A public shooting range’s (taxpayer’s) charges for annual and family memberships constituted exempt membership dues and not taxable lump-sum admissions fees in Alabama. In addition to offering memberships for monthly or annual fees, the taxpayer also charges customers fees for various levels of access to its shooting ranges. The taxpayer’s membership fees and access fees are collectively referred to as “Range Fees.” The Tuscaloosa County Special Tax Board (Tax Board) had determined that the Range Fees were subject to the gross receipts sales tax. An Alabama tax statute levies a gross receipts sales tax on any taxpayer “engaged … within this state in the business of conducting or operating places of amusement or entertainment.” The statute includes a “catchall” provision that covers “any other place at which any exhibition, display, amusement, or entertainment is offered to the public or place or places where an admission fee is charged.” The taxpayer argued that its Range Fees are not subject to the gross receipts sales tax because the overall purpose of its business is to provide private firearms and safety lessons, rather than being a “place of amusement or entertainment.” The Tax Board argued that the Range Fees are admissions fees charged by the taxpayer for use of its shooting ranges. Additionally, the Tax Board argued that, because the monthly and annual memberships do not offer any benefits other than admission to the taxpayer’s facilities, they are, in effect, “lump-sum admissions fees” and therefore subject to the statute’s “catchall” provision. In reviewing the case, the Alabama Tax Tribunal stated that when a term is not defined in a statute, “the commonly accepted definition of the term should be applied.” The Tribunal agreed that the access fees are taxable “admission fees.”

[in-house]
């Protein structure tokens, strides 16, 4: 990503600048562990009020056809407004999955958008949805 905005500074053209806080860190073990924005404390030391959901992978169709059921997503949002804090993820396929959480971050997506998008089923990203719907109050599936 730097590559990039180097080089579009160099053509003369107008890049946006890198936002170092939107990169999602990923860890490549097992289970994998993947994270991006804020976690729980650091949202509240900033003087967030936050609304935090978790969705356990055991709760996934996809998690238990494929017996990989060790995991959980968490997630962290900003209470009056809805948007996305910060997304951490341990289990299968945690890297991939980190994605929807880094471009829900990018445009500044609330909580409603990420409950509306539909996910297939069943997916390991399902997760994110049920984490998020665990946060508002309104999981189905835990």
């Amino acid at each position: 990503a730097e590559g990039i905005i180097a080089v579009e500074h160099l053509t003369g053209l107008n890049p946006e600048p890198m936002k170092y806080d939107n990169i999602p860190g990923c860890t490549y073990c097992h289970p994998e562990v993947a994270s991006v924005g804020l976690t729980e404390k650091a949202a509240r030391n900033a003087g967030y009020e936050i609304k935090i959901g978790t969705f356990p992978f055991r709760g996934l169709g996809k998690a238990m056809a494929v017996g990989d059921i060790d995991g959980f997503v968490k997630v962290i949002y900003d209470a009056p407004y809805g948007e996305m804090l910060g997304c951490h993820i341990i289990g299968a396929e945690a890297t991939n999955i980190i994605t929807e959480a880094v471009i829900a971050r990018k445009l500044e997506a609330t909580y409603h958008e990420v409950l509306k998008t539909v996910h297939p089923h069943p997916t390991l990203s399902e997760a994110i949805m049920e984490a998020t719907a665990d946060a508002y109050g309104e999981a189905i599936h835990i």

However, the Tribunal disagreed with the contention that the annual and family membership fees are taxable “lump-sum admissions fees.” The evidence presented in the case suggests that the annual and family memberships entitle members to more than just access to the shooting ranges. During the hearing, screenshots of the taxpayer’s website were offered into evidence. The screenshots revealed that the annual and family memberships not only entitle a member to unlimited use of the shooting range but also to: a “Tee Time” option to reserve a table/lane prior to arrival; a 10% discount off ammunition, firearms, and custom work in the taxpayer’s shop; a 10% discount at two local restaurants; $10 firearms transfer fees; and one class. The taxpayer testified that the monthly membership offers no benefits over a daily fee. As such, the annual and family memberships are exempt as membership dues and not taxable “lump-sum admissions fees.” The monthly fee, however, is taxable.
This case demonstrates the importance of understanding how a state categorizes and defines lump-sum admissions fees as it can affect the taxability of these items. Additionally, businesses that charge annual and/or monthly membership fees should take note that the taxability of these fees may change depending on what is included in the fees (e.g. if additional items are included in the membership instead of just admission). (Warrior Ranch Training Center v. Tuscaloosa County Special Tax Board, Alabama Tax Tribunal, No. 19-102-LP, September 8, 2020)